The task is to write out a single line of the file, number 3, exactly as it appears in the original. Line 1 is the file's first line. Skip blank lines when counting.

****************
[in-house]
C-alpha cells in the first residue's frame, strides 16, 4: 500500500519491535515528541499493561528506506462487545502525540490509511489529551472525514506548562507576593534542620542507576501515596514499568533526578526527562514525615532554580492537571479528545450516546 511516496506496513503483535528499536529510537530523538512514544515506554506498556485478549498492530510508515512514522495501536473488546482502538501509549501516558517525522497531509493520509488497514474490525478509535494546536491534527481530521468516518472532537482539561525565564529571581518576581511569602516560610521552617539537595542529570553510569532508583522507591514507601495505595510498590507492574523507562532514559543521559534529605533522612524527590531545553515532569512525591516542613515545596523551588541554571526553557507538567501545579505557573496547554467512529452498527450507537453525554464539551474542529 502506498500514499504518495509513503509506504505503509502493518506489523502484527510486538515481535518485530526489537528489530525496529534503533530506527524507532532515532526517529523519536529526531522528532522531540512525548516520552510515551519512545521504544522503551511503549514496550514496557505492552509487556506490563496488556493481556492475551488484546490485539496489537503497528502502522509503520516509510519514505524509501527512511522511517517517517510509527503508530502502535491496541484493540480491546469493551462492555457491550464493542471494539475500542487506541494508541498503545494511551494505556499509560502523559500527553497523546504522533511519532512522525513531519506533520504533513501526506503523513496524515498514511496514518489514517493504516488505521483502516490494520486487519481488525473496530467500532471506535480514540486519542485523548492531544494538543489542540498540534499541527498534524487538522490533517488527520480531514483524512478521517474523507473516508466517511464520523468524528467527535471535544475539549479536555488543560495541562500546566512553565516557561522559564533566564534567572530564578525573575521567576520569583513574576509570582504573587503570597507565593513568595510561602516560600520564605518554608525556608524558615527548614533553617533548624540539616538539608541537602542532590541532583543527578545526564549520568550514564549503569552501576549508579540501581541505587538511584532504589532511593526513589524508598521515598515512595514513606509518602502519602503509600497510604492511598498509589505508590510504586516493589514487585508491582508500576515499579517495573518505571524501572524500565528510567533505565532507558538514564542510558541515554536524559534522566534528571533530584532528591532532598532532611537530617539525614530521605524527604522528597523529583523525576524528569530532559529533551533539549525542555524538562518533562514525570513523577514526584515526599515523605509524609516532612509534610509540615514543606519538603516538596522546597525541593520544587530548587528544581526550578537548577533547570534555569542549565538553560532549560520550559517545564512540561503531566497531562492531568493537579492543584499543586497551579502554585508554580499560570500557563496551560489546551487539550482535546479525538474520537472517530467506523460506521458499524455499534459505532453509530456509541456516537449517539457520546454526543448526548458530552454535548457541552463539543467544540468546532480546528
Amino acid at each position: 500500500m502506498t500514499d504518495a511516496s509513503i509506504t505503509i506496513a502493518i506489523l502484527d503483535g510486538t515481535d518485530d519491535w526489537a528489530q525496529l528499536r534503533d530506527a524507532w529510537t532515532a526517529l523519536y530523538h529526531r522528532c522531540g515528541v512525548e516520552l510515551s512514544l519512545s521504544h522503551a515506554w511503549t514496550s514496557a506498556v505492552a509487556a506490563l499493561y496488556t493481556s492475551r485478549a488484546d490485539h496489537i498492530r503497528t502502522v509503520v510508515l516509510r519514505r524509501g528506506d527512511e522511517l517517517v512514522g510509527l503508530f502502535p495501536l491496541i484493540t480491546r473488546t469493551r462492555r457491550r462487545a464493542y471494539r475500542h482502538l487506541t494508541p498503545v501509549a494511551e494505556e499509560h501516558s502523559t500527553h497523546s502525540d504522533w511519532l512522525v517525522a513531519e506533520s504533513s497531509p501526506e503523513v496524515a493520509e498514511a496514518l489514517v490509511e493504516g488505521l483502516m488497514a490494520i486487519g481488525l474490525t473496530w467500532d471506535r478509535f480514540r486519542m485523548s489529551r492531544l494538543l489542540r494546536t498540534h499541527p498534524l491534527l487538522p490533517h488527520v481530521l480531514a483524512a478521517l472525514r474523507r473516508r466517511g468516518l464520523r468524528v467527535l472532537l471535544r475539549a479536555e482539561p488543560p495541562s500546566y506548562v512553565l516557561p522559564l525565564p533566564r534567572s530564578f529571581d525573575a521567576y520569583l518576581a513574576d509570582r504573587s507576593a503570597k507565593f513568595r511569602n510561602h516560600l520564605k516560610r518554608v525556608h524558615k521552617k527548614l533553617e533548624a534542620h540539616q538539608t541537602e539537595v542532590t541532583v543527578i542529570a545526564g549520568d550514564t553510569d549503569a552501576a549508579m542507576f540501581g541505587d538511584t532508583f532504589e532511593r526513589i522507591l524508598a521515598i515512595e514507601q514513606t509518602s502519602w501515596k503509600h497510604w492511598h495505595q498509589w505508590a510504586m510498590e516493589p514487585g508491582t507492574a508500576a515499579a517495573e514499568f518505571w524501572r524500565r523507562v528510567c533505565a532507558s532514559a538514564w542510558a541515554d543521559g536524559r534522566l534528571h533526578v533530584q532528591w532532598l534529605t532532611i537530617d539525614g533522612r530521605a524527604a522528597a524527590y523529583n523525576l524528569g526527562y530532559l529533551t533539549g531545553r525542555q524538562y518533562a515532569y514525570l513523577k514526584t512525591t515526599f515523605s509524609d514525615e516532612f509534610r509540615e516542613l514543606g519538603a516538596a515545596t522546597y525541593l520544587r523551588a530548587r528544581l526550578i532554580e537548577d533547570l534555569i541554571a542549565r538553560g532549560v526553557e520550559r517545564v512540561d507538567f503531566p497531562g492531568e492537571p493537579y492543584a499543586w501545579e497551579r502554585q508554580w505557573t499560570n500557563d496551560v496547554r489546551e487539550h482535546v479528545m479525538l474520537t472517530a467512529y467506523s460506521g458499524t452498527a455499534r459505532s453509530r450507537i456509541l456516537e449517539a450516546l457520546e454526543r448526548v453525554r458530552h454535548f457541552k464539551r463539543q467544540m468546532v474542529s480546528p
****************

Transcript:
Amino acid at each position: 500500500m502506498t500514499d504518495a511516496s509513503i509506504t505503509i506496513a502493518i506489523l502484527d503483535g510486538t515481535d518485530d519491535w526489537a528489530q525496529l528499536r534503533d530506527a524507532w529510537t532515532a526517529l523519536y530523538h529526531r522528532c522531540g515528541v512525548e516520552l510515551s512514544l519512545s521504544h522503551a515506554w511503549t514496550s514496557a506498556v505492552a509487556a506490563l499493561y496488556t493481556s492475551r485478549a488484546d490485539h496489537i498492530r503497528t502502522v509503520v510508515l516509510r519514505r524509501g528506506d527512511e522511517l517517517v512514522g510509527l503508530f502502535p495501536l491496541i484493540t480491546r473488546t469493551r462492555r457491550r462487545a464493542y471494539r475500542h482502538l487506541t494508541p498503545v501509549a494511551e494505556e499509560h501516558s502523559t500527553h497523546s502525540d504522533w511519532l512522525v517525522a513531519e506533520s504533513s497531509p501526506e503523513v496524515a493520509e498514511a496514518l489514517v490509511e493504516g488505521l483502516m488497514a490494520i486487519g481488525l474490525t473496530w467500532d471506535r478509535f480514540r486519542m485523548s489529551r492531544l494538543l489542540r494546536t498540534h499541527p498534524l491534527l487538522p490533517h488527520v481530521l480531514a483524512a478521517l472525514r474523507r473516508r466517511g468516518l464520523r468524528v467527535l472532537l471535544r475539549a479536555e482539561p488543560p495541562s500546566y506548562v512553565l516557561p522559564l525565564p533566564r534567572s530564578f529571581d525573575a521567576y520569583l518576581a513574576d509570582r504573587s507576593a503570597k507565593f513568595r511569602n510561602h516560600l520564605k516560610r518554608v525556608h524558615k521552617k527548614l533553617e533548624a534542620h540539616q538539608t541537602e539537595v542532590t541532583v543527578i542529570a545526564g549520568d550514564t553510569d549503569a552501576a549508579m542507576f540501581g541505587d538511584t532508583f532504589e532511593r526513589i522507591l524508598a521515598i515512595e514507601q514513606t509518602s502519602w501515596k503509600h497510604w492511598h495505595q498509589w505508590a510504586m510498590e516493589p514487585g508491582t507492574a508500576a515499579a517495573e514499568f518505571w524501572r524500565r523507562v528510567c533505565a532507558s532514559a538514564w542510558a541515554d543521559g536524559r534522566l534528571h533526578v533530584q532528591w532532598l534529605t532532611i537530617d539525614g533522612r530521605a524527604a522528597a524527590y523529583n523525576l524528569g526527562y530532559l529533551t533539549g531545553r525542555q524538562y518533562a515532569y514525570l513523577k514526584t512525591t515526599f515523605s509524609d514525615e516532612f509534610r509540615e516542613l514543606g519538603a516538596a515545596t522546597y525541593l520544587r523551588a530548587r528544581l526550578i532554580e537548577d533547570l534555569i541554571a542549565r538553560g532549560v526553557e520550559r517545564v512540561d507538567f503531566p497531562g492531568e492537571p493537579y492543584a499543586w501545579e497551579r502554585q508554580w505557573t499560570n500557563d496551560v496547554r489546551e487539550h482535546v479528545m479525538l474520537t472517530a467512529y467506523s460506521g458499524t452498527a455499534r459505532s453509530r450507537i456509541l456516537e449517539a450516546l457520546e454526543r448526548v453525554r458530552h454535548f457541552k464539551r463539543q467544540m468546532v474542529s480546528p